Tuesday, May 08, 2012

Smart Travel Supplies

All of our world travel has caused me to become a smart and light packer. Through trial and error I've come up with a list of what I believe are long travel essentials. I see decadent travel lists in magazines often, but this list is for the rest of us.

Let's first address clothing. Make sure that you know what clothing is culturally appropriate. They can already tell you're the goofy foreigner, so try not to stick out like a sore clothing thumb. A coat can come in handy anytime of the year while traveling. You can use it as a blanket, pillow or object to block out light while sleeping. A scarf for ladies can also be useful for covering necklines that are too low or as a light blanket to ward off the chilly air in the plane.
After learning the inner of airlines, I'm shocked that any checked baggage ever makes it to its destination at the same time as the passenger! So, always bring at least one full change of clothes in your carry on.

Since luggage is often lost, accidentally torn open or otherwise treated with no TLC, never pack anything of value in checked luggage. If you can't toss your luggage across your yard and have your luggage stay intact, then don't expect it to last long in the metal underbelly of a plane. Again, no meds, breakables, valuables, electronics in checked baggage unless you're prepared for its possible loss.

Think about how big of a carry on you might want to bring. Make sure it's a bag or backpack that you don't mind running with through a large, crowded airport. Bring a water bottle and fill it up as soon as you can after you clear security. Flying is dehydrating, so you'll be more comfortable if you consciously hydrate. Melatonin, tylenol pm or other OTC sleep aids are great for overseas trips. Melatonin may help your body adapt more quickly to a new time zone if you take it as you fly to your destination.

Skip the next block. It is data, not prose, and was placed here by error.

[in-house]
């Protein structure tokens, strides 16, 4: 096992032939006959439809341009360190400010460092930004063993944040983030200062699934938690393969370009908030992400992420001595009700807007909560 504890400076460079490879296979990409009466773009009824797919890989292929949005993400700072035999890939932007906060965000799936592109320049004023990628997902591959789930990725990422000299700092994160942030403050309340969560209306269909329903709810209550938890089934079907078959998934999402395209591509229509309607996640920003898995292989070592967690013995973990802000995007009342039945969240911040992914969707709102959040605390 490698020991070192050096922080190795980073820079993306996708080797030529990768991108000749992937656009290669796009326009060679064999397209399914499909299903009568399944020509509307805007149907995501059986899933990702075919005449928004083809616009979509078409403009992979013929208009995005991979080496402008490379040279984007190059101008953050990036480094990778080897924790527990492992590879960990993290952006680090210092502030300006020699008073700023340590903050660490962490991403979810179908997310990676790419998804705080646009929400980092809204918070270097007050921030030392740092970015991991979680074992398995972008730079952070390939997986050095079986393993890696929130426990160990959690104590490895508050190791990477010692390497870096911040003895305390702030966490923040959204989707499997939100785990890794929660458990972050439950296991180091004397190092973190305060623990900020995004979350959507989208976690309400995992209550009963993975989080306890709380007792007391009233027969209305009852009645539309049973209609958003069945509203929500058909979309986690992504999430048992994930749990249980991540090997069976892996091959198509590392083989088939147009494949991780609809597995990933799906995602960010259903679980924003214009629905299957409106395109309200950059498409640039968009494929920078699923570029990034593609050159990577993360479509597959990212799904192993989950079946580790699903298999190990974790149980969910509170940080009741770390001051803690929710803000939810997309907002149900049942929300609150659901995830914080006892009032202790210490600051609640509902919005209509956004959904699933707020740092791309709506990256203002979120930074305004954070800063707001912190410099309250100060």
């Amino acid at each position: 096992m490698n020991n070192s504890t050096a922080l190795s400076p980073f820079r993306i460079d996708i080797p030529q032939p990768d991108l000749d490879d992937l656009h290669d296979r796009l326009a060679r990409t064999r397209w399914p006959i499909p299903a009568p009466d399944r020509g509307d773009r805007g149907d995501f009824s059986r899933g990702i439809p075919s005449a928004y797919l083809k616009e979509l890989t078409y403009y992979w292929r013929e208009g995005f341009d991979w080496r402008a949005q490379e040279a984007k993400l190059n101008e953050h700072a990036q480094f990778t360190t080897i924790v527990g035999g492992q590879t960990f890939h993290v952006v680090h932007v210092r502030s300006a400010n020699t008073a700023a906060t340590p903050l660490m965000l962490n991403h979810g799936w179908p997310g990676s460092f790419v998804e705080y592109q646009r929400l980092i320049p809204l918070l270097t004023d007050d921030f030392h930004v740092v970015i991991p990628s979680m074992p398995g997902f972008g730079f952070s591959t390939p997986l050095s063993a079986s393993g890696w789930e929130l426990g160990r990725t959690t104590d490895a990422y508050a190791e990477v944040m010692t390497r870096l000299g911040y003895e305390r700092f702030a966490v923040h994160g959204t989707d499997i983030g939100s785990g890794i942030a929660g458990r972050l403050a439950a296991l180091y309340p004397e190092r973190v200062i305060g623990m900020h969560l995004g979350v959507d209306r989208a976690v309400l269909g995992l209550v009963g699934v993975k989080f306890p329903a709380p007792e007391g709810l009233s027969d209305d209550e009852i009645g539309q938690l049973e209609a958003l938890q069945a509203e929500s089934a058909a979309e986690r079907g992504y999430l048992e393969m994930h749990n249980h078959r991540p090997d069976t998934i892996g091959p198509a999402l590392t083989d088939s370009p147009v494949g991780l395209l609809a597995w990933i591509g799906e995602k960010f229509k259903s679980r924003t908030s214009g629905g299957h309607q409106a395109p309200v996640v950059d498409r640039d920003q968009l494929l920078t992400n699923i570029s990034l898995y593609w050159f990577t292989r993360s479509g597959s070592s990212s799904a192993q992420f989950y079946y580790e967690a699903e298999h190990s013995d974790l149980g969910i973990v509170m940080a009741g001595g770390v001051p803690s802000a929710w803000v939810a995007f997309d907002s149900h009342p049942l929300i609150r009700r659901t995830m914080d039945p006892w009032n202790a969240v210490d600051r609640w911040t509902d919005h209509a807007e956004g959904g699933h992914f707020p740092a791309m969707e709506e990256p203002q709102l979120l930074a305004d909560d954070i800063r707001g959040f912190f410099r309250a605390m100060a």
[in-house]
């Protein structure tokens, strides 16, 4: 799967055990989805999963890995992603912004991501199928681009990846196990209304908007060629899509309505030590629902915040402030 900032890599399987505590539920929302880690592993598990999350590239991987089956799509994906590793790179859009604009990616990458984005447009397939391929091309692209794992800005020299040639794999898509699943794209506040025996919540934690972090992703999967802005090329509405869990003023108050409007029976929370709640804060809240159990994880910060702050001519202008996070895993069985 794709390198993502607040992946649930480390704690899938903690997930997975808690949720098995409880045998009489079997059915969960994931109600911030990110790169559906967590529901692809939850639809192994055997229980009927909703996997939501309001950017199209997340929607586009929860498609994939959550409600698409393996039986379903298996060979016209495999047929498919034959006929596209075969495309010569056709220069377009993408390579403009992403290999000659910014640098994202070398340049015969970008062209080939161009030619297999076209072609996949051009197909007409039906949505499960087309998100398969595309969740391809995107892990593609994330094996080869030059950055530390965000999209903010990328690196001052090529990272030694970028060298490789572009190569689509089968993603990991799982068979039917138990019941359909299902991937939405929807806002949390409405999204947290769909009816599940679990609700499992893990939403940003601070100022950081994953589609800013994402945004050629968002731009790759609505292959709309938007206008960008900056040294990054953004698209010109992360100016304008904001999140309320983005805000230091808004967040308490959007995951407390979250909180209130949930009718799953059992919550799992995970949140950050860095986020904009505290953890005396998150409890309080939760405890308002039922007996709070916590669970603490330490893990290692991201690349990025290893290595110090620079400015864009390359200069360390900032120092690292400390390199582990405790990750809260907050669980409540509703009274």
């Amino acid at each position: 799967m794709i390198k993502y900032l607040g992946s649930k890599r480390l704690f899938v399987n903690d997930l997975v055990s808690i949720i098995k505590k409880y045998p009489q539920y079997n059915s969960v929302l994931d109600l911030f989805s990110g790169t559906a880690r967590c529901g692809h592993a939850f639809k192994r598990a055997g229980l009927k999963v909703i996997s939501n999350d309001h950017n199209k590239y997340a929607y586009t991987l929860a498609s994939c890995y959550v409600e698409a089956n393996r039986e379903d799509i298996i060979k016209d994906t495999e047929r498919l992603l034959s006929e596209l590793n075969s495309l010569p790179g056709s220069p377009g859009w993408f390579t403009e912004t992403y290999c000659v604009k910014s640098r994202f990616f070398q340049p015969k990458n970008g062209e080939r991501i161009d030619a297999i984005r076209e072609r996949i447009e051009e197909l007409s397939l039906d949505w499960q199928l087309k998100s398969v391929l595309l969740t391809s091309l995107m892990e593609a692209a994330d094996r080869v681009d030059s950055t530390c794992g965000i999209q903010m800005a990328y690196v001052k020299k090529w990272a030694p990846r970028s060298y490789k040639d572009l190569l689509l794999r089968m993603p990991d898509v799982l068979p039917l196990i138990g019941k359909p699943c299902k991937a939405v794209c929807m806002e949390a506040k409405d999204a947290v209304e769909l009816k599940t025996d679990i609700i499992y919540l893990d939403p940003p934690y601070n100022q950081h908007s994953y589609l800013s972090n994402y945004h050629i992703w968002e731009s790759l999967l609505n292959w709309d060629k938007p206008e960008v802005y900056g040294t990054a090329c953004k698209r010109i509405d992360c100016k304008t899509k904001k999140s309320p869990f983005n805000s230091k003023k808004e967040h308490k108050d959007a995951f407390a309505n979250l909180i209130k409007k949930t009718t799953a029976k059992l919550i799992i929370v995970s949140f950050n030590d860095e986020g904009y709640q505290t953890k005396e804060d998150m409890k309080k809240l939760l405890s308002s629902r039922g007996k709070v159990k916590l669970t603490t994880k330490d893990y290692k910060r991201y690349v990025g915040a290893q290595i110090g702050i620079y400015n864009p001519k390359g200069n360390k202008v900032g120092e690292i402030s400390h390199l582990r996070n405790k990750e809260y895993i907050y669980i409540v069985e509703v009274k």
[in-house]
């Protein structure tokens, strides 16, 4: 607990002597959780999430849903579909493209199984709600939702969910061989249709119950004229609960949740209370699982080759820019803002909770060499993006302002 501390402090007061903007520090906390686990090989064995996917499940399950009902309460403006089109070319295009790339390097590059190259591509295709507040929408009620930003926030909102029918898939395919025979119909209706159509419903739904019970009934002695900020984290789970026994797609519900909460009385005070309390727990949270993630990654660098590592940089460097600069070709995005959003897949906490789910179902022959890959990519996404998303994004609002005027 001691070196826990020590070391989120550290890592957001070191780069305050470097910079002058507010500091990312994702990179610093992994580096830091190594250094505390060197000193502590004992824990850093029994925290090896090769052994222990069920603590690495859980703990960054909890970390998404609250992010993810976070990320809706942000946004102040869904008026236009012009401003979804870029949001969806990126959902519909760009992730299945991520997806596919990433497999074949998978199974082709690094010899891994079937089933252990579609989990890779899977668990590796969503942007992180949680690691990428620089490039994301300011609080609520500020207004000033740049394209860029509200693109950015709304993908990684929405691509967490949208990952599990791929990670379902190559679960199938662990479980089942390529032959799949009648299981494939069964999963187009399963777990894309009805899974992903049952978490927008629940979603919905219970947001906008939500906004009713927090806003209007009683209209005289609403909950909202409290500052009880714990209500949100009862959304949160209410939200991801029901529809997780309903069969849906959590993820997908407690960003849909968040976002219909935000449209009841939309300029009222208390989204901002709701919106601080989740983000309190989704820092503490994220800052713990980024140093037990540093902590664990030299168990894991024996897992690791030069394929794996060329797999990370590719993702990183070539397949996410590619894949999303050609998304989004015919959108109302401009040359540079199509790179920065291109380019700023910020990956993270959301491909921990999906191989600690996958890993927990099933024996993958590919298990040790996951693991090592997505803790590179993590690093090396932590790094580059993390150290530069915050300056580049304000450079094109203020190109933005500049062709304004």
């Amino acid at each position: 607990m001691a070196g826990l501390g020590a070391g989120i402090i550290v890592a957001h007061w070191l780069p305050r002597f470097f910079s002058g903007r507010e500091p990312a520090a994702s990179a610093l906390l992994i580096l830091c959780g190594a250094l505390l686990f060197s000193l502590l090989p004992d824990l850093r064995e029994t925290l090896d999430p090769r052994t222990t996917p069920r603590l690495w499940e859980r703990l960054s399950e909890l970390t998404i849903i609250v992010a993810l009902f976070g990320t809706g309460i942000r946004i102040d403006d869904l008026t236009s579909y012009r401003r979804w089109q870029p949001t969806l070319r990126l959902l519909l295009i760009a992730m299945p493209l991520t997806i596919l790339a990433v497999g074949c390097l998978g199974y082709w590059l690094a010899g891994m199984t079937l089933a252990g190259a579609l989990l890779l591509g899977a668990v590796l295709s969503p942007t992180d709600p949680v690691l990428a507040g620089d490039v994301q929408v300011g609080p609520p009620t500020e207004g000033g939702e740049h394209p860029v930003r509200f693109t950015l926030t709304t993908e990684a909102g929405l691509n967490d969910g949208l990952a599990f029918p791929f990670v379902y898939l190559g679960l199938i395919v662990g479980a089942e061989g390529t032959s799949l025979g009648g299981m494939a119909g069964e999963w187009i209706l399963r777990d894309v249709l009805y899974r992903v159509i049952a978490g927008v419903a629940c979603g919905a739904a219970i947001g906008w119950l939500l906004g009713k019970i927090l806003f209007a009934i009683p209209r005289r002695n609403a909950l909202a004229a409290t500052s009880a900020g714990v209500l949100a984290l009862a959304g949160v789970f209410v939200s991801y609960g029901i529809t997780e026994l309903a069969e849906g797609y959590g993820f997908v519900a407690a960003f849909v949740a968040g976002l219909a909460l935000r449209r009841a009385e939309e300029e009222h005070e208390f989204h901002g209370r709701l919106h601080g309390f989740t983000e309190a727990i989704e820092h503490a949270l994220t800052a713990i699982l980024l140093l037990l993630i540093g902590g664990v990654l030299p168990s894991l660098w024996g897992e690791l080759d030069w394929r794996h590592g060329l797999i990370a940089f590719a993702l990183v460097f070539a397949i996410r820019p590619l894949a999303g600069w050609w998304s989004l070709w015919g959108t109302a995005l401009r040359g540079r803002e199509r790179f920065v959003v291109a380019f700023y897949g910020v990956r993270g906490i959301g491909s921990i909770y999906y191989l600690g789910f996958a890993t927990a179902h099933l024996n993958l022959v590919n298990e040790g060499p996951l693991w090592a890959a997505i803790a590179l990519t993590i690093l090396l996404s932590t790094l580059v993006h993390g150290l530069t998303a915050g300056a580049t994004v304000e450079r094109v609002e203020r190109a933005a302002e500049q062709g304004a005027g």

Flying and sleeping are not compatible and I've found some things that make my overseas flight sleeping a little more comfortable. Bring a couple of blow up camping pillows to cushion you from a hard seat or arm rest. A neck pillow can also help keep you from slouching onto your neighbor. A light blanket, coat or scarf is also great to help you feel more cozy which in turn might help you relax enough to get some sleep.

As for entertainment and navigation overseas, and iPod can be your best friend. There are translation apps that can help you have phrases available if you don't know the language. You can save maps of the area you're going to for reference when you arrive as well.  If you have a long layover, can't sleep, or need to look like you don't care about your surrounding and certainly aren't lost thank you very much, then you can stick your headphones on and tune out on something that's familiar. I load mine with free TV shows, some movies and entertaining podcasts. I would also recommend getting a couple exercise routines (pilates, yoga) that you can do anywhere to help an achy back or tight shoulders. I also recommend an e-reader to keep your packing light. Most libraries are now loaning e-books, so check a couple out before you leave on your trip. Any mindless game like Sudoku, crosswords and the like can keep you occupied while you have to have your devices off during take off and landing.

Because I'm a mom, I have always traveled with a large bag of snacks. Here's some of our favorites:
-Trail mix
-Granola bars
-baby carrots
-red pepper
-bagel w/ crm cheese
-candy bars
-string cheese
-pumpkin seeds

Most of this I see as common sense, but some of it may be new to you and I hope you find it useful.
Anything I've missed?